Keywords: disaggregated inflation; multisectoral models; idiosyncratic shocks
    JEL: E12 E31 E32 E52
    Date: 2022–09–01
  9. By: Zsófia L. Bárány (CEU - Central European University [Budapest, Hongrie], CEPR - Center for Economic Policy Research - CEPR); Nicolas Coeurdacier (ECON - Département d'économie (Sciences Po) - Sciences Po - Sciences Po - CNRS - Centre National de la Recherche Scientifique, CEPR - Center for Economic Policy Research - CEPR); Stéphane Guibaud (ECON - Département d'économie (Sciences Po) - Sciences Po - Sciences Po - CNRS - Centre National de la Recherche Scientifique)
    Abstract: We investigate the importance of worldwide demographic evolutions in shaping capital flows across countries. Our lifecycle model incorporates crosscountry differences in fertility and longevity as well as differences in countries' ability to borrow inter-temporally and across generations through social security. In this environment, global aging triggers uphill capital flows from emerging to advanced economies, while country-specific demographic evolutions reallocate capital towards countries aging more slowly. Our quantitative multi-country overlapping generations model explains a large fraction of long-term capital flows across advanced and emerging countries.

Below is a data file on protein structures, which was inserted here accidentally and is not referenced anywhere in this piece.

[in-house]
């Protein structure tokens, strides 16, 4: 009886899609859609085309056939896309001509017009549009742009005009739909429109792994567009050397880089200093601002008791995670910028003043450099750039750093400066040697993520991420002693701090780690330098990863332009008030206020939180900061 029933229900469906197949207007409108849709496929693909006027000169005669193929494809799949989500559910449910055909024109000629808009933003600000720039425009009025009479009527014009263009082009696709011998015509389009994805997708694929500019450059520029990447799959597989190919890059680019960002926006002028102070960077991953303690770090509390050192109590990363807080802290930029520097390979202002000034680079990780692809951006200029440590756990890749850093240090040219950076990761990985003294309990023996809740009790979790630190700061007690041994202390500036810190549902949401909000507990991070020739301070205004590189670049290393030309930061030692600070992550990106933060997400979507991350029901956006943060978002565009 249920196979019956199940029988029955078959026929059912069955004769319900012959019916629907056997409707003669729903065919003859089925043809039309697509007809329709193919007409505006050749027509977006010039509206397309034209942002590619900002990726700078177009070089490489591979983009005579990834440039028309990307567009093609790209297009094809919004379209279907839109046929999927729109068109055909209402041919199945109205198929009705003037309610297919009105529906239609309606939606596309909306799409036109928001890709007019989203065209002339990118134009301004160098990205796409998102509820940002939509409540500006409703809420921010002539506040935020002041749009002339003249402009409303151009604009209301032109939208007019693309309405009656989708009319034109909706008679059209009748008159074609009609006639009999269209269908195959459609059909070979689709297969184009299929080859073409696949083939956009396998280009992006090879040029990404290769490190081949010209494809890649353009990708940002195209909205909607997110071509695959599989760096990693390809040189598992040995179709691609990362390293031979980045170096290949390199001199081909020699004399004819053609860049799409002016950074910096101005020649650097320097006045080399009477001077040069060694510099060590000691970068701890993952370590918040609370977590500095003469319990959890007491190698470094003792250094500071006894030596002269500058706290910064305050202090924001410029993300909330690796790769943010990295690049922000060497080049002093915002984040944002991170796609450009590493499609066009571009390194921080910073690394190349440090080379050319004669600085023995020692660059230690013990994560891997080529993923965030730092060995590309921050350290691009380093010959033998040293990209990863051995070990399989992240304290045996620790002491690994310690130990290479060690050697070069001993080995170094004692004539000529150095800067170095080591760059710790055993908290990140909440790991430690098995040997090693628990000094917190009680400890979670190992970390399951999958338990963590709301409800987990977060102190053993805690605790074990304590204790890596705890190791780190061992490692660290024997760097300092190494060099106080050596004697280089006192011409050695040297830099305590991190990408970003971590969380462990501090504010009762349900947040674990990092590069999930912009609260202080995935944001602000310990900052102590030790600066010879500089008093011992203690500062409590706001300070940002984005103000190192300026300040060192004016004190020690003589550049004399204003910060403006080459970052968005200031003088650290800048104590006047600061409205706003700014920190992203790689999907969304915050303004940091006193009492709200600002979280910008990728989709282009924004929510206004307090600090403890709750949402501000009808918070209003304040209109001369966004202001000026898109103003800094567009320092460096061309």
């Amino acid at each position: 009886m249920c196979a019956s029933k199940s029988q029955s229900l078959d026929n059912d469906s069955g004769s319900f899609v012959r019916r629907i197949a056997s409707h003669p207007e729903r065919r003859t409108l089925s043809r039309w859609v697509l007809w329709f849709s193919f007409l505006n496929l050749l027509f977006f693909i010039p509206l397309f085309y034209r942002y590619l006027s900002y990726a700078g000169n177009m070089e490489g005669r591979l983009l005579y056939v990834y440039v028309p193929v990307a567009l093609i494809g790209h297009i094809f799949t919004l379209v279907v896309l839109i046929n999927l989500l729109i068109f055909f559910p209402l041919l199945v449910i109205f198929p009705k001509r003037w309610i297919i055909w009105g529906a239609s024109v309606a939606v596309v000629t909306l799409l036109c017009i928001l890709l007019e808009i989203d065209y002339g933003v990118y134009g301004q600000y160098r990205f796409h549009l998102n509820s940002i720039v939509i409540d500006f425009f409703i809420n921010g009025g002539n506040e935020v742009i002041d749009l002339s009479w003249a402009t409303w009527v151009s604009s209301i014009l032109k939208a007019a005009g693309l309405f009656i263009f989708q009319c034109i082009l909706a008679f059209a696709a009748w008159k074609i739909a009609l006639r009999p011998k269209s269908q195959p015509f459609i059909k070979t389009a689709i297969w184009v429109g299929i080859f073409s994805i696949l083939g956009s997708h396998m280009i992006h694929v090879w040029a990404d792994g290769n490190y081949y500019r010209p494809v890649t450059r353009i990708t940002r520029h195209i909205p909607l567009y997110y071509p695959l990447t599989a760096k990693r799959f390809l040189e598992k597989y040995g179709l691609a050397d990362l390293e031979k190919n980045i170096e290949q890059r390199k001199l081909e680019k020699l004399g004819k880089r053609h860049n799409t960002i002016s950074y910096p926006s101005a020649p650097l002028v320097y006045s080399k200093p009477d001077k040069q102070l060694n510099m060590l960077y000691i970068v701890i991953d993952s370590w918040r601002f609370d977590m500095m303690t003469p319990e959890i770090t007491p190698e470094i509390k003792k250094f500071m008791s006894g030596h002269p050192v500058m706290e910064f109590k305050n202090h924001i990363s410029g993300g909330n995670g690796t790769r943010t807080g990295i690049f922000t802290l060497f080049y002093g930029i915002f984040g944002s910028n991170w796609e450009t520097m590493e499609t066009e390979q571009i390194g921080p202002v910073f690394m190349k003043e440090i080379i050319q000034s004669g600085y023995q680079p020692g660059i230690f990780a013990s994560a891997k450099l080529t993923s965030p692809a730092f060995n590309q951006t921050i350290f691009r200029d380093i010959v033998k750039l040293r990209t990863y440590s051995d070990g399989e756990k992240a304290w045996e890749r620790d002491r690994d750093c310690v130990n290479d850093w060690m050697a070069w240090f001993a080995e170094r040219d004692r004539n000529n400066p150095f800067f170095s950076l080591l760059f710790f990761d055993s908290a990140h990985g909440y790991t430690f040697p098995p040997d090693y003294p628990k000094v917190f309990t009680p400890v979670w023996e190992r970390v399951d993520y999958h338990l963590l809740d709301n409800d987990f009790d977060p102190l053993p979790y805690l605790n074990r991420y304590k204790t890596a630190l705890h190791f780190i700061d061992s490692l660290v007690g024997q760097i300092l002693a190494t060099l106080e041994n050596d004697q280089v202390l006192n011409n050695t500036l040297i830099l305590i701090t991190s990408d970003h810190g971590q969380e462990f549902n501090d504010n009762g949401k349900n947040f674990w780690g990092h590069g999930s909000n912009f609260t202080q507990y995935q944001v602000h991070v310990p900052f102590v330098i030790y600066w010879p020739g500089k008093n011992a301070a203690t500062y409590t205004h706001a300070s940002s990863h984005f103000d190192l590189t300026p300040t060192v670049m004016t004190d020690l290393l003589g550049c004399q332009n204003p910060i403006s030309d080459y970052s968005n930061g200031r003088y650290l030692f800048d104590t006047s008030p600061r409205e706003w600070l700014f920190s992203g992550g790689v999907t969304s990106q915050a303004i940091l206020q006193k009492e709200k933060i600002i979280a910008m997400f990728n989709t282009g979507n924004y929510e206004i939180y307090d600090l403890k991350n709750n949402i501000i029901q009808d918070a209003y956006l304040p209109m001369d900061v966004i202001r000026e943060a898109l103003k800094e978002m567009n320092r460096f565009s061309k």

Keywords: Aging,Household Saving,International Capital Flows
    Date: 2022
  10. By: Cesa-Bianchi, Ambrogio (Bank of England); Harrison, Richard (Bank of England); Sajedi, Rana (Bank of England)
    Abstract: We use a structural overlapping-generations model to quantify the effects of five exogenous forces that drive the global trend equilibrium real interest rate, Global R*. We use data for 31 countries to extract the global trend components of the five drivers and to derive an empirical estimate of Global R*, which we use to calibrate the model. We design a recursive simulation method in which beliefs about the future path of the drivers are updated gradually. In our simulation, Global R* rises from the mid-1950s to the mid-1970s, declining steadily thereafter. The decline is driven predominantly by slowing productivity growth and increasing longevity.